Changing the Emergency Department's Practice of Rapid Sequence Intubation to Reduce the Incidence of Hypoxia

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Abstract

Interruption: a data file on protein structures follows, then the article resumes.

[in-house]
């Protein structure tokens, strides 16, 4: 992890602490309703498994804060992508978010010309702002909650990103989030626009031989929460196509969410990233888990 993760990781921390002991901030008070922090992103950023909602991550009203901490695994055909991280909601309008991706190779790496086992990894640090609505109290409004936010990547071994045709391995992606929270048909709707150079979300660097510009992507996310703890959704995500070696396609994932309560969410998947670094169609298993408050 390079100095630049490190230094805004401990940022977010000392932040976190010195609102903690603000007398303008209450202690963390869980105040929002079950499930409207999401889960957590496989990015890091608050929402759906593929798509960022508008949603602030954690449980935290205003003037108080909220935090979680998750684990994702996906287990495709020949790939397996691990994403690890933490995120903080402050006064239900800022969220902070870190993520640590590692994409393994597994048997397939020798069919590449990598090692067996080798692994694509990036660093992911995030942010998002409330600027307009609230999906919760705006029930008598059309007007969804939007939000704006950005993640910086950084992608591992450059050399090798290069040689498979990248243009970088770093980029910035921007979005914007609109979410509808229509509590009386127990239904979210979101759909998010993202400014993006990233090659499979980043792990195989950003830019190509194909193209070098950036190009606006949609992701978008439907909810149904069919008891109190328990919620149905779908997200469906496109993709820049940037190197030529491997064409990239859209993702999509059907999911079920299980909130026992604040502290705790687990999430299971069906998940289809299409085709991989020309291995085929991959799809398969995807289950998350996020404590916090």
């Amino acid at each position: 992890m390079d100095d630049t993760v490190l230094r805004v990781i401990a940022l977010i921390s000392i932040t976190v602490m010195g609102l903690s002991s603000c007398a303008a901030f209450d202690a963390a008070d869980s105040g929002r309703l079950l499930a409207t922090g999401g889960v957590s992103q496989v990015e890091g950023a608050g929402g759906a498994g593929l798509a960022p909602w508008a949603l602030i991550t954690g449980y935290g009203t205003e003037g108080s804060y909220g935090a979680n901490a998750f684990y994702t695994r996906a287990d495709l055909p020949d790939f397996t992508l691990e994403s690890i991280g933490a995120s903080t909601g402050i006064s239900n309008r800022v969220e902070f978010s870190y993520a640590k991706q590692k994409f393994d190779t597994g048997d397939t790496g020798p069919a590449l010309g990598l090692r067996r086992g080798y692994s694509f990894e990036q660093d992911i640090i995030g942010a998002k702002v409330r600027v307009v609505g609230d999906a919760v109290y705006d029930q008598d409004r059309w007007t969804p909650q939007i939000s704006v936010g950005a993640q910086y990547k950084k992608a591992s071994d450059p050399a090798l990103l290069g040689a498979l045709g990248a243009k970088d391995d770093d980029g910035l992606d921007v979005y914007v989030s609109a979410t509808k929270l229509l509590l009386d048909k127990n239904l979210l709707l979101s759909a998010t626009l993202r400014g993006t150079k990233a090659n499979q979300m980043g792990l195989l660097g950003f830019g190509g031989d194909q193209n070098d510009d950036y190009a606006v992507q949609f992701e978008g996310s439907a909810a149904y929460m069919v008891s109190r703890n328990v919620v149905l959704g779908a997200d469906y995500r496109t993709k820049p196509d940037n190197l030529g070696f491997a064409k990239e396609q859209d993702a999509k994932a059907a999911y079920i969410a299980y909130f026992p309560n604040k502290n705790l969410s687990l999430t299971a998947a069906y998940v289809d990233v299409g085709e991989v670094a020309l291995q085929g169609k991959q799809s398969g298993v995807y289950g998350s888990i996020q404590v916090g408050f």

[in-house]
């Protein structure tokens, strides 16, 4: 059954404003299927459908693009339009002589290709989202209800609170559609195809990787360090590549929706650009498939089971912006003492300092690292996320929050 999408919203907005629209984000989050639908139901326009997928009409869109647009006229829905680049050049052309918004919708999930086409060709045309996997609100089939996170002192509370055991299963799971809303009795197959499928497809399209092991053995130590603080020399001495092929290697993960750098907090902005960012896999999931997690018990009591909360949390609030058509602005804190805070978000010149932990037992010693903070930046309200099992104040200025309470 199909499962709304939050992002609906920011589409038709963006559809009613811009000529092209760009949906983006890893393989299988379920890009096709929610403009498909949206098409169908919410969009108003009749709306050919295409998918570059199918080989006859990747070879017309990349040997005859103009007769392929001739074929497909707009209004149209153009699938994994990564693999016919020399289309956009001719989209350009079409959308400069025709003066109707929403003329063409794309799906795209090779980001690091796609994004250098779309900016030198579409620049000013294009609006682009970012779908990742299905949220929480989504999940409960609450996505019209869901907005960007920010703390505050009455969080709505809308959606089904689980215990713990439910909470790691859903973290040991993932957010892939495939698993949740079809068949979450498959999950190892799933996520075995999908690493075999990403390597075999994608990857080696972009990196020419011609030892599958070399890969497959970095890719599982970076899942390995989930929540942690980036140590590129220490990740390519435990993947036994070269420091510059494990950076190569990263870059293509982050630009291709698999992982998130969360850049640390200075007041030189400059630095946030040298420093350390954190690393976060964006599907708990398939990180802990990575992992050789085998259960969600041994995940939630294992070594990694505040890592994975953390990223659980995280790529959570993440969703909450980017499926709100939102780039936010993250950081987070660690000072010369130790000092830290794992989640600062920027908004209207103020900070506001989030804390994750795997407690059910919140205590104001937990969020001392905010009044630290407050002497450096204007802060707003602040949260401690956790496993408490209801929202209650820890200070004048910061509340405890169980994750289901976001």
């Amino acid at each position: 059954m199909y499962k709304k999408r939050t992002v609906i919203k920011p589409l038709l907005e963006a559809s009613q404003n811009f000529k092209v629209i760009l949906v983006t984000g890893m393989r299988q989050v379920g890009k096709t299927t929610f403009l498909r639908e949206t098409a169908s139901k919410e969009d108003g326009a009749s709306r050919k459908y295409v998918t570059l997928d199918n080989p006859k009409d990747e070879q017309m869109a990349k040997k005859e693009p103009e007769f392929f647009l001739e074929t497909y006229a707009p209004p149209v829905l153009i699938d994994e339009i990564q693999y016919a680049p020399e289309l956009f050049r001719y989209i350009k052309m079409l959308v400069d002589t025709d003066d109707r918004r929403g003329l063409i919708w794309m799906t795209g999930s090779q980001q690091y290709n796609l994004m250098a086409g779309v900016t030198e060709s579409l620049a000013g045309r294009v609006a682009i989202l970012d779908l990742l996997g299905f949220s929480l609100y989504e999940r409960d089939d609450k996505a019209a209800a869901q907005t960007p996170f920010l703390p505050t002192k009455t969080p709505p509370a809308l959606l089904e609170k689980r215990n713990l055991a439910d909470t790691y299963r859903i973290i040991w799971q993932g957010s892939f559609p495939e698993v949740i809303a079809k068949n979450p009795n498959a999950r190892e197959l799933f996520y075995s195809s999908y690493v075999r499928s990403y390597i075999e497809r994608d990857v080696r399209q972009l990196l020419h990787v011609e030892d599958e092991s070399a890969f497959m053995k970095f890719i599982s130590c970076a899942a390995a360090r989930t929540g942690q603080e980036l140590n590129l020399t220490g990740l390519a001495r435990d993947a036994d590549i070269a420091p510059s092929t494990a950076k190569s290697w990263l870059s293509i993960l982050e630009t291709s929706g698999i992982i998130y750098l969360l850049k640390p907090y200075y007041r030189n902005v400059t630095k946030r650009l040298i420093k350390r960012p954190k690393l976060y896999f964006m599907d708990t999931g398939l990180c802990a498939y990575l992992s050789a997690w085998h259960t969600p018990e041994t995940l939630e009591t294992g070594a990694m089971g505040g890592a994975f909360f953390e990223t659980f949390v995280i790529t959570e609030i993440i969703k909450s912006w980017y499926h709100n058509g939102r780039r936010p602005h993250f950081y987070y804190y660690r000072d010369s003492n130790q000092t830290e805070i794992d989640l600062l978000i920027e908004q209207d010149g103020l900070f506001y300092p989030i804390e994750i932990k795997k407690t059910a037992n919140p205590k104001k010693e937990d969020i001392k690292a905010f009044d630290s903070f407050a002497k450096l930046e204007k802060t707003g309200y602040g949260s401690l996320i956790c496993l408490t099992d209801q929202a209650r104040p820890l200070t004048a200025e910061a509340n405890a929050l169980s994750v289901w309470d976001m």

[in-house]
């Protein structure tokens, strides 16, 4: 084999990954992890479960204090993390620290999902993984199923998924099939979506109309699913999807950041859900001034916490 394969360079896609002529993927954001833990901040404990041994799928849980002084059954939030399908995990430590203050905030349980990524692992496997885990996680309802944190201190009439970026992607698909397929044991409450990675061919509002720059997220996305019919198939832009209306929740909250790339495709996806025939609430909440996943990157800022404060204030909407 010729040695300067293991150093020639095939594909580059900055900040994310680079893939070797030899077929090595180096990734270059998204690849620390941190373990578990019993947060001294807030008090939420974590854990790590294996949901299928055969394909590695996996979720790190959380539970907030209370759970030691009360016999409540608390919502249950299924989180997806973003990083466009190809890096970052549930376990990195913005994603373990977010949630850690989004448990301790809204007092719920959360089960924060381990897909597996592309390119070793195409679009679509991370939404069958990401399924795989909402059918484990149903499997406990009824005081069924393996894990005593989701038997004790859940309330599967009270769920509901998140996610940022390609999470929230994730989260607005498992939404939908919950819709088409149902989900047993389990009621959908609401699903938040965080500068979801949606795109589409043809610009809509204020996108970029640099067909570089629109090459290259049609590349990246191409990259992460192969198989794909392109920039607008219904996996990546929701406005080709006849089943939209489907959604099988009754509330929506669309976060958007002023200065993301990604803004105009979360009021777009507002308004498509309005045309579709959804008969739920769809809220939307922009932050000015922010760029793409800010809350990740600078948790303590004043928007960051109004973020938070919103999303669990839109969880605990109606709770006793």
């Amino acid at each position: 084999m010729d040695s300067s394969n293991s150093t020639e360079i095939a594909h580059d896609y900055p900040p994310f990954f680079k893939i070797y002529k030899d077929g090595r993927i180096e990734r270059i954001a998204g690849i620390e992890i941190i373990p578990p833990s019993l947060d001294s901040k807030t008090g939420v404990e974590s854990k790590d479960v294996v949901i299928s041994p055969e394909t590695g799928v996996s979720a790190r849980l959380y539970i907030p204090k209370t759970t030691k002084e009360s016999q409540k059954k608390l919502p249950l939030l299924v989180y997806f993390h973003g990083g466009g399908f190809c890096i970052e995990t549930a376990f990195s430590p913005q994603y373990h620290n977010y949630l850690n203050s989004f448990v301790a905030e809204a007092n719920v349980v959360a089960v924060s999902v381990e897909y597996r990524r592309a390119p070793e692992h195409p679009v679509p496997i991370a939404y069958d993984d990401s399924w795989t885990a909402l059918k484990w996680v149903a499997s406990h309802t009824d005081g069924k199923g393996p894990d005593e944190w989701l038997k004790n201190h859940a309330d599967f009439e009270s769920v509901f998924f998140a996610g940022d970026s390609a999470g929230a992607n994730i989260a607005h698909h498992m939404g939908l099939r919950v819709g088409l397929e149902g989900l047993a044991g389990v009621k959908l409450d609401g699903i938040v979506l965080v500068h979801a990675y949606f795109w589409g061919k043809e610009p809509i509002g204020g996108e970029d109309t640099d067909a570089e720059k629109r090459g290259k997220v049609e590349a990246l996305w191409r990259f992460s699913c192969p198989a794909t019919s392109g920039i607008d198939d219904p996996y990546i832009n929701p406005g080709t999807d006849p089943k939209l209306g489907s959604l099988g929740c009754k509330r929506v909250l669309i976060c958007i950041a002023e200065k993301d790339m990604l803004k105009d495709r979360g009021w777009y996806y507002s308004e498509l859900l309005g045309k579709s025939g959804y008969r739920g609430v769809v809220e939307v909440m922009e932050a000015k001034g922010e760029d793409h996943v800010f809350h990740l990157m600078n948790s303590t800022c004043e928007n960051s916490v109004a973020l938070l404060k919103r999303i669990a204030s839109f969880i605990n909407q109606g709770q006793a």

Rapid sequence intubation (RSI) is an advanced procedure performed by nurse practitioners in the emergency department (ED). Hypoxia is one of the most common complications associated with RSI, which may lead to serious sequela, including death. Hypoxia may result from medications that are given to facilitate the procedure or the underlying disease process. Without preventive measures, oxygen levels may fall rapidly when patients are no longer actively breathing. The incidence of RSI-induced hypoxia may be mitigated with proper education, preoxygenation, positioning, and the utilization of passive (apneic) oxygenation. The purpose of this project was to determine whether RSI practice could be changed through education and implementation of an evidence-based protocol in the ED of a hospital in south central United States. Baseline practice was determined by chart audits and compared with practice after educational sessions and protocol implementation. Change occurred as evidenced by an increase in the utilization of all 3 hypoxia prevention interventions included in the protocol. Staff education and utilization of a protocol changed the care provided, which can influence patient outcomes and decrease the incidence of RSI-induced hypoxia.

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